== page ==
- #1

RhysGM

- 10

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- TL;DR Summary
- I'm trying to work out what "resolution" my telescope will have at various magnifications. And what the limit in magnification is based on how much light there is and the size of the object.

Lets assume I have a telescope with an aperture of 200 mm, if we also assume λ has a wavelength of 500 nm

According to;

http://labman.phys.utk.edu/phys222core/modules/m9/resolving_power.htm

θ = 1.22 λ/d, where θmin is the angular separation that can be resolved.

1.22 * 500 nm / 200 mm = 3.05

Assuming Jupiter has an apparent diameter of 49 arcseconds, and we can resolve differences in light down to 3 arc seconds which seems very low.

49 / 3.05 = 16

assuming nm needs to be converted to mm?

16 * 1,000,000 = approx 16,000,000 which seems way to high.

Lets now assume I have a telescope with a focal length of 2000 mm and a 5 mm eyepiece with an apparent field of view of 68° this gives a true field of view of 0.17° (68 / 2000 / 5). At 49 arc seconds Jupiter has an apparent field of view of 0.0136° and would therefore fill 8% of the eyepiece.

I can get a Barlow, a lens which is placed between the objective lens and the focal point, changing the angle of light, effectively simulating a longer focal length, this will increase magnification. However as the aperture remains the same, the telescope will resolve with the same power. For instance if I get a 4x Barlow to increase the focal length of the telescope to 8,000 mm, with a magnification of 1,600x, Jupiter will fill 33% of the eyepiece. (At this magnification the exit pupil will be too low for the eye to physically see)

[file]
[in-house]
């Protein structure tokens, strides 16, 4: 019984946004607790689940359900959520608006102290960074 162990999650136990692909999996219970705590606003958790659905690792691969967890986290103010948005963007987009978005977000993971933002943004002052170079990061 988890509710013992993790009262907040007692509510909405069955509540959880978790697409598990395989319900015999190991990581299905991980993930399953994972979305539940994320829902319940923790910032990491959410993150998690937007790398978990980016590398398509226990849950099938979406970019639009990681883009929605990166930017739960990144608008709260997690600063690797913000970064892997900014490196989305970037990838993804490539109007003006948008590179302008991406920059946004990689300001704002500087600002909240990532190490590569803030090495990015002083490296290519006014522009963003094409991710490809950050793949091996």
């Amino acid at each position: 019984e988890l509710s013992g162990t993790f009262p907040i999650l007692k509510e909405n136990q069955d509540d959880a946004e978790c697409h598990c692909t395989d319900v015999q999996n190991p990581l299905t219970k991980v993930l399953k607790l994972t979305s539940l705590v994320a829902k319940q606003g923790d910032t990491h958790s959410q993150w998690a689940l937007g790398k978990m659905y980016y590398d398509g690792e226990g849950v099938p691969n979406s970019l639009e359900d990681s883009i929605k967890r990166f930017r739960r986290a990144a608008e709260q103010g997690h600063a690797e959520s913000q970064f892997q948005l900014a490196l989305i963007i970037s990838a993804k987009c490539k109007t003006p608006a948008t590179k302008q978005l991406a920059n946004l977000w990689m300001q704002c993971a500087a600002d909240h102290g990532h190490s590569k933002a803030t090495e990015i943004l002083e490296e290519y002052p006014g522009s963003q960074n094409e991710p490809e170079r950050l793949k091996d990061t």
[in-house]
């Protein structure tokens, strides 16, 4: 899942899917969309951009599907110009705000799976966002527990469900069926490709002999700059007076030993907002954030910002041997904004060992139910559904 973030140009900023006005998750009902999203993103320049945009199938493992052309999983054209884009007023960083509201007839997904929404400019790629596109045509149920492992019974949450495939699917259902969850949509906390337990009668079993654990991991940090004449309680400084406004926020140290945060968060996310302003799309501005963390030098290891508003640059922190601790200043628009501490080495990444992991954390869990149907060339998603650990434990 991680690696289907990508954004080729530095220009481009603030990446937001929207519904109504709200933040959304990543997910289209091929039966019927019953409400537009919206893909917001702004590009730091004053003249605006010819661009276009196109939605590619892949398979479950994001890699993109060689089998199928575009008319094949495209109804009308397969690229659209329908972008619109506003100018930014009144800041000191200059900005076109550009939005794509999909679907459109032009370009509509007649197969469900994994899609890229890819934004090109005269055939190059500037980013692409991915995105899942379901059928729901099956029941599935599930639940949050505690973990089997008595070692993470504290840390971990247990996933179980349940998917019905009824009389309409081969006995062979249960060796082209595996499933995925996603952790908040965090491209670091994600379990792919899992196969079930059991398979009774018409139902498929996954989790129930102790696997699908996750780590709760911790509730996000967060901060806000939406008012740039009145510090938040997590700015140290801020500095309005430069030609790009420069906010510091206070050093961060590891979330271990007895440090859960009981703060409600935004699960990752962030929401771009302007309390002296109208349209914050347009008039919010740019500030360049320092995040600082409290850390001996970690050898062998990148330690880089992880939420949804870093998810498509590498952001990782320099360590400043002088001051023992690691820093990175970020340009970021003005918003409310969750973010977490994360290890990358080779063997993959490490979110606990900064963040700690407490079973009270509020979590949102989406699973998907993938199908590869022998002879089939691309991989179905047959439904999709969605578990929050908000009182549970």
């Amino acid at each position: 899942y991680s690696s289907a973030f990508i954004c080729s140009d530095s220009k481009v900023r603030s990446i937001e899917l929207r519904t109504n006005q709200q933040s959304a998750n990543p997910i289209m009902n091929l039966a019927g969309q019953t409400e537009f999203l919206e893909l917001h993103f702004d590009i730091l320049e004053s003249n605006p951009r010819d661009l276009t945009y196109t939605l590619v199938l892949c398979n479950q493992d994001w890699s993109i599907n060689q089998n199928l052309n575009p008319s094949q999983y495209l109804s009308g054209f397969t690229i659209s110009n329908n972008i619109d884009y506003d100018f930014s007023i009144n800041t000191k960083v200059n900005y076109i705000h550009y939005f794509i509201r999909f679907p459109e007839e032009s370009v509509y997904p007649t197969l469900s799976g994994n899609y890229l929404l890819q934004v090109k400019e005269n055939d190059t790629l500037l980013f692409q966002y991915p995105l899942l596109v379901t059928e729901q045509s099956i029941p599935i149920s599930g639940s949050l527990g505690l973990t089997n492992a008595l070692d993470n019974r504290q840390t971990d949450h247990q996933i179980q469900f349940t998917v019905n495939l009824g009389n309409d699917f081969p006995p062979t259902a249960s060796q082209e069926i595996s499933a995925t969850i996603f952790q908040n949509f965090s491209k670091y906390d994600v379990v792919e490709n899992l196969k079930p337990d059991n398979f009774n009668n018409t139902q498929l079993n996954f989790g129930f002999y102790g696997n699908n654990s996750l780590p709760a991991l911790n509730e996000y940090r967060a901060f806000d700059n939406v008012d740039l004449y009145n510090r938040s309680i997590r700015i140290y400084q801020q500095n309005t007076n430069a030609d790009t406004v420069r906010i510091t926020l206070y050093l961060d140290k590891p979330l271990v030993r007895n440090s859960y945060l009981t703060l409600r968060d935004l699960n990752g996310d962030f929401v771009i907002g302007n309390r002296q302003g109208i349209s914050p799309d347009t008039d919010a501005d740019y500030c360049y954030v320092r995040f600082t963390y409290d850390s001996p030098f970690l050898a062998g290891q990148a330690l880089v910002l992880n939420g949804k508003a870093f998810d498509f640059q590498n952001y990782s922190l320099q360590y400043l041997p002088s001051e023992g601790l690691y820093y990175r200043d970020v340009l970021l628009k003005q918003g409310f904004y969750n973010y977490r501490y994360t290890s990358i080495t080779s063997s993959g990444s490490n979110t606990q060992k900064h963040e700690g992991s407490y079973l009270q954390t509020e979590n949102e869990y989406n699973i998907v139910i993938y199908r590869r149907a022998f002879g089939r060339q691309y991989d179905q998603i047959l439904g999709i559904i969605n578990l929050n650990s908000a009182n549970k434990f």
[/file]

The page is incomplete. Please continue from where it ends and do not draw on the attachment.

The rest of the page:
Ultimately I want to add some additional formulas to my astronomy spreadsheet that gives a number I can compare with all my Telescopes / Eyepieces and Barlows, I can then use certain combinations to understand what that number means from a practical point of view. And then when I want to buy a new telescope/eyepiece/barlow, I can plug those values in and find out what I would expect to see. I can then optimise the hardware for every deep sky object I wish to view.

Does this make sense? Can anyone see a better way to understand, how blurry / faint an objective will be perceived?

According to;

http://labman.phys.utk.edu/phys222core/modules/m9/resolving_power.htm

θ = 1.22 λ/d, where θmin is the angular separation that can be resolved.

1.22 * 500 nm / 200 mm = 3.05

Assuming Jupiter has an apparent diameter of 49 arcseconds, and we can resolve differences in light down to 3 arc seconds which seems very low.

49 / 3.05 = 16

assuming nm needs to be converted to mm?

16 * 1,000,000 = approx 16,000,000 which seems way to high.

Lets now assume I have a telescope with a focal length of 2000 mm and a 5 mm eyepiece with an apparent field of view of 68° this gives a true field of view of 0.17° (68 / 2000 / 5). At 49 arc seconds Jupiter has an apparent field of view of 0.0136° and would therefore fill 8% of the eyepiece.

I can get a Barlow, a lens which is placed between the objective lens and the focal point, changing the angle of light, effectively simulating a longer focal length, this will increase magnification. However as the aperture remains the same, the telescope will resolve with the same power. For instance if I get a 4x Barlow to increase the focal length of the telescope to 8,000 mm, with a magnification of 1,600x, Jupiter will fill 33% of the eyepiece. (At this magnification the exit pupil will be too low for the eye to physically see)

Ultimately I want to add some additional formulas to my astronomy spreadsheet that gives a number I can compare with all my Telescopes / Eyepieces and Barlows, I can then use certain combinations to understand what that number means from a practical point of view. And then when I want to buy a new telescope/eyepiece/barlow, I can plug those values in and find out what I would expect to see. I can then optimise the hardware for every deep sky object I wish to view.

Does this make sense? Can anyone see a better way to understand, how blurry / faint an objective will be perceived?